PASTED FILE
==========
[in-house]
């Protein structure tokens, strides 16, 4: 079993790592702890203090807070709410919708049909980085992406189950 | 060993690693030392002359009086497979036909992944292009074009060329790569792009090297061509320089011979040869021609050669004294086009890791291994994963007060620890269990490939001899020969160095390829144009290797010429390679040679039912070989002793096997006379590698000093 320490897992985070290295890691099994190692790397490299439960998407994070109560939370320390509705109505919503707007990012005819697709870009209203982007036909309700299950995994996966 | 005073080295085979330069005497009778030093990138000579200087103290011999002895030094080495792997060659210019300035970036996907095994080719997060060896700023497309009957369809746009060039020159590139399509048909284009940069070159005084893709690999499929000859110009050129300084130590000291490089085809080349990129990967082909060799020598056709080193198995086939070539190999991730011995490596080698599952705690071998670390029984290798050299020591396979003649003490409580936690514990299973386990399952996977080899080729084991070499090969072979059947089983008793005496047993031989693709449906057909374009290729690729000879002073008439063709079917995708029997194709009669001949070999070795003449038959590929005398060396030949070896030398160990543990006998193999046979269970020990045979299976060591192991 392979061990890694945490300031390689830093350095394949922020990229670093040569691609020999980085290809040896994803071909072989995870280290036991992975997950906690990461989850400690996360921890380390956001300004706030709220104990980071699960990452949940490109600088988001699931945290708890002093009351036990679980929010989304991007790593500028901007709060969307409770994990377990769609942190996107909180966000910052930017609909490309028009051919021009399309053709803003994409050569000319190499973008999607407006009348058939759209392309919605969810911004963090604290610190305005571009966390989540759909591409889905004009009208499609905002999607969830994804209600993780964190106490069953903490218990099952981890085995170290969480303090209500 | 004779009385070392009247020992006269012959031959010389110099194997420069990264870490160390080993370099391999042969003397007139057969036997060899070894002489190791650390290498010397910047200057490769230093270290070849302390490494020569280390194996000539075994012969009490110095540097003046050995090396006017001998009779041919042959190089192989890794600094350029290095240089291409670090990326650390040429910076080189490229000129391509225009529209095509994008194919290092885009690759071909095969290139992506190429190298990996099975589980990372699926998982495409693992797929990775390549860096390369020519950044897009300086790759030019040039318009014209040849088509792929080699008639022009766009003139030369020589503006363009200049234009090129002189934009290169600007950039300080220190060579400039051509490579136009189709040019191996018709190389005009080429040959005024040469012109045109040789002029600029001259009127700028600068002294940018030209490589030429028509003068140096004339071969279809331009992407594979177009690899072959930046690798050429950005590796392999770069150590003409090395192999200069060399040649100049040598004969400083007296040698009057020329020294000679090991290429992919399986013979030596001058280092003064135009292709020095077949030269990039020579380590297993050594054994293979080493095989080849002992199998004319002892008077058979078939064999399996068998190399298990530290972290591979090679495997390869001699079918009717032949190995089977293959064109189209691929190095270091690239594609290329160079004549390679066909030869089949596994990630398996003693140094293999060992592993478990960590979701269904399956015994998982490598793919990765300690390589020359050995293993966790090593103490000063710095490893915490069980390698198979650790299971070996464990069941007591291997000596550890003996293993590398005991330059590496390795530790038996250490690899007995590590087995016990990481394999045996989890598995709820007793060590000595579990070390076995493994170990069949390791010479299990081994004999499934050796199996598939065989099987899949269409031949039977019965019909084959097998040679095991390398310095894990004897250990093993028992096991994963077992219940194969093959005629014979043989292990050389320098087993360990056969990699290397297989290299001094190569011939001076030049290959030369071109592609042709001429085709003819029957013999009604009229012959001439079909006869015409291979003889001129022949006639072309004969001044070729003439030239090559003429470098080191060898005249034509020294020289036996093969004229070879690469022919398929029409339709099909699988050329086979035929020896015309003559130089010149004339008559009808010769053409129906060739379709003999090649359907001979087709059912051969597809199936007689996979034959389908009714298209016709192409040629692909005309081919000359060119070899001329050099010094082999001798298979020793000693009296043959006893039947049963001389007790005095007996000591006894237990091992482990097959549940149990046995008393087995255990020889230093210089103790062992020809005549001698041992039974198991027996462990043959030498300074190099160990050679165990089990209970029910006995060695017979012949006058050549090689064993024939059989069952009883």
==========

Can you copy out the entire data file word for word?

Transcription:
[in-house]
């Protein structure tokens, strides 16, 4: 079993790592702890203090807070709410919708049909980085992406189950 | 060993690693030392002359009086497979036909992944292009074009060329790569792009090297061509320089011979040869021609050669004294086009890791291994994963007060620890269990490939001899020969160095390829144009290797010429390679040679039912070989002793096997006379590698000093 320490897992985070290295890691099994190692790397490299439960998407994070109560939370320390509705109505919503707007990012005819697709870009209203982007036909309700299950995994996966 | 005073080295085979330069005497009778030093990138000579200087103290011999002895030094080495792997060659210019300035970036996907095994080719997060060896700023497309009957369809746009060039020159590139399509048909284009940069070159005084893709690999499929000859110009050129300084130590000291490089085809080349990129990967082909060799020598056709080193198995086939070539190999991730011995490596080698599952705690071998670390029984290798050299020591396979003649003490409580936690514990299973386990399952996977080899080729084991070499090969072979059947089983008793005496047993031989693709449906057909374009290729690729000879002073008439063709079917995708029997194709009669001949070999070795003449038959590929005398060396030949070896030398160990543990006998193999046979269970020990045979299976060591192991 392979061990890694945490300031390689830093350095394949922020990229670093040569691609020999980085290809040896994803071909072989995870280290036991992975997950906690990461989850400690996360921890380390956001300004706030709220104990980071699960990452949940490109600088988001699931945290708890002093009351036990679980929010989304991007790593500028901007709060969307409770994990377990769609942190996107909180966000910052930017609909490309028009051919021009399309053709803003994409050569000319190499973008999607407006009348058939759209392309919605969810911004963090604290610190305005571009966390989540759909591409889905004009009208499609905002999607969830994804209600993780964190106490069953903490218990099952981890085995170290969480303090209500 | 004779009385070392009247020992006269012959031959010389110099194997420069990264870490160390080993370099391999042969003397007139057969036997060899070894002489190791650390290498010397910047200057490769230093270290070849302390490494020569280390194996000539075994012969009490110095540097003046050995090396006017001998009779041919042959190089192989890794600094350029290095240089291409670090990326650390040429910076080189490229000129391509225009529209095509994008194919290092885009690759071909095969290139992506190429190298990996099975589980990372699926998982495409693992797929990775390549860096390369020519950044897009300086790759030019040039318009014209040849088509792929080699008639022009766009003139030369020589503006363009200049234009090129002189934009290169600007950039300080220190060579400039051509490579136009189709040019191996018709190389005009080429040959005024040469012109045109040789002029600029001259009127700028600068002294940018030209490589030429028509003068140096004339071969279809331009992407594979177009690899072959930046690798050429950005590796392999770069150590003409090395192999200069060399040649100049040598004969400083007296040698009057020329020294000679090991290429992919399986013979030596001058280092003064135009292709020095077949030269990039020579380590297993050594054994293979080493095989080849002992199998004319002892008077058979078939064999399996068998190399298990530290972290591979090679495997390869001699079918009717032949190995089977293959064109189209691929190095270091690239594609290329160079004549390679066909030869089949596994990630398996003693140094293999060992592993478990960590979701269904399956015994998982490598793919990765300690390589020359050995293993966790090593103490000063710095490893915490069980390698198979650790299971070996464990069941007591291997000596550890003996293993590398005991330059590496390795530790038996250490690899007995590590087995016990990481394999045996989890598995709820007793060590000595579990070390076995493994170990069949390791010479299990081994004999499934050796199996598939065989099987899949269409031949039977019965019909084959097998040679095991390398310095894990004897250990093993028992096991994963077992219940194969093959005629014979043989292990050389320098087993360990056969990699290397297989290299001094190569011939001076030049290959030369071109592609042709001429085709003819029957013999009604009229012959001439079909006869015409291979003889001129022949006639072309004969001044070729003439030239090559003429470098080191060898005249034509020294020289036996093969004229070879690469022919398929029409339709099909699988050329086979035929020896015309003559130089010149004339008559009808010769053409129906060739379709003999090649359907001979087709059912051969597809199936007689996979034959389908009714298209016709192409040629692909005309081919000359060119070899001329050099010094082999001798298979020793000693009296043959006893039947049963001389007790005095007996000591006894237990091992482990097959549940149990046995008393087995255990020889230093210089103790062992020809005549001698041992039974198991027996462990043959030498300074190099160990050679165990089990209970029910006995060695017979012949006058050549090689064993024939059989069952009883």